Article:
Bob Mercer beats up on Democratic gubernatorial candidate Susan Wismer in a withering assessment of her campaign. He says Wismer and running mate Susy Blake are about to make unwanted history by lengthening the GOP's grip on the governor's office to forty years. Mercer ridicules Wismer's fundraising power:
While Wismer struggled to attract people to a Sioux Falls fundraiser last Sunday evening — the crowd at its peak might have reached three dozen, mostly women, and mostly older than her — Daugaard hosted a crowd of some 700 guests at the annual governor’s pheasant hunt [Bob Mercer, "History-Making Ticket Fading in Governor's Race," Rapid City Journal, 2014.11.02].
The portrayal of Wismer surrounded by little old ladies seems odd, given that Wismer has shown no sign of parlaying her lady-power ticket into higher turnout from the female majority. The last SurveyUSA poll shows no meaningful difference in Wismer's support between women and men or between older and younger voters.
Mercer continues the beating, portraying Wismer as diffident and unprepared for a statewide campaign:
Wismer, 58, and Blake, 63, when asked what it would take to rebuild the Democratic organization, said they didn’t know. Wismer struggled with whether to run for governor. First she was in, then she wasn’t, and then she decided she had to be, she said.
She is finishing her sixth year in the state House of Representatives. An accountant from Britton, she lived in a heavily Democratic legislative district and didn’t need to worry about campaigning for the House seat [Mercer, 2014.11.01].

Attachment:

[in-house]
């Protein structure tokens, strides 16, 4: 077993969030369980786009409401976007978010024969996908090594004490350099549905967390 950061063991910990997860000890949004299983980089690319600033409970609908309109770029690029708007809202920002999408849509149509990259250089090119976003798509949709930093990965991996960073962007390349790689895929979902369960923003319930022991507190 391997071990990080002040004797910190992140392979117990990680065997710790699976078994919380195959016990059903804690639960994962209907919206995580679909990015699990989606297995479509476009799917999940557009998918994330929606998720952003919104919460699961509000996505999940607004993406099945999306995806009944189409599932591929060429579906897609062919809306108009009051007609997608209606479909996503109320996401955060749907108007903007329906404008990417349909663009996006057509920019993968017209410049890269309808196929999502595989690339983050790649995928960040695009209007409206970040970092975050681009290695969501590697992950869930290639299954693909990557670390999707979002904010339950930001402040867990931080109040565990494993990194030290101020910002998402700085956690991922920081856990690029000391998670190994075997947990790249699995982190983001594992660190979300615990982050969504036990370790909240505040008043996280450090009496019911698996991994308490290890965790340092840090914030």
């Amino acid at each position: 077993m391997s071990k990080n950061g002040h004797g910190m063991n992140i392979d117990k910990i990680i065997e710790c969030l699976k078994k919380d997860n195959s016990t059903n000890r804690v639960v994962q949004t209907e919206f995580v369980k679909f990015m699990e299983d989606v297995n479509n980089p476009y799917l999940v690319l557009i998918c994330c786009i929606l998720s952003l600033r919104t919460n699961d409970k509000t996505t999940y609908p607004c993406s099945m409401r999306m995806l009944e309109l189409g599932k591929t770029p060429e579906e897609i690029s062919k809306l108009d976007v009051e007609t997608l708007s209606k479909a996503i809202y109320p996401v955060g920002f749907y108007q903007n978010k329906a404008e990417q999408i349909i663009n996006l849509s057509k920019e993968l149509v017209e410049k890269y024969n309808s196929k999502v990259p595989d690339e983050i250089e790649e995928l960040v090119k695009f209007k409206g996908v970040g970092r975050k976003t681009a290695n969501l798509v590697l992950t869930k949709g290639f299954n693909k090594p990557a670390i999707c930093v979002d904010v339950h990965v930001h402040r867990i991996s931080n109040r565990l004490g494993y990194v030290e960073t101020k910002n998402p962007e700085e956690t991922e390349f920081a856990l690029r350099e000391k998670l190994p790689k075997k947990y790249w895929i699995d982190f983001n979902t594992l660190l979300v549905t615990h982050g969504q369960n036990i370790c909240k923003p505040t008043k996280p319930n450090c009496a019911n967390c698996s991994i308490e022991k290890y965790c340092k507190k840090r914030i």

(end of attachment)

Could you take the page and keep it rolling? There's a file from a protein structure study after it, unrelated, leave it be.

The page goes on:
But then Mercer gets so excited about mocking Democrats that he starts making stuff up:
She went from essentially a certain winner whose political values matched those prevalent in her area, to a certain long-shot who doesn’t seem to be in sync with what a majority of voters want from state government.
Not in sync with what a majority of voters want? A majority of voters want state government to raise the minimum-wage; so does Wismer, but not Governor Dennis Daugaard. A majority of voters would have state government raise teacher pay; so would Wismer. Voters would have state government expand Medicaid; so would Wismer. According to the last SurveyUSA poll, a majority want more details about the EB-5 scandal; Wismer has fought to get to the bottom of EB-5, while Daugaard has participated in the GOP stonewall on the scandal that should bring down his former boss Mike Rounds, if not his own complicit administration.
Mercer mischaracterizes the disconnect. It's not between what voters want and what Wismer wants. It's between South Dakota voters' policy urges and their overriding, cognitively dissonant affection for certain names, faces, images, and party labels.
Mercer seems to have drank the Pierre GOP koolaid way too long for sure.
Many could have written Mercer's comments months ago. The democrats should have nominated Joe Lowe, but instead chose once again to shoot themselves in the foot only to bemoan the awful wound and near inaction.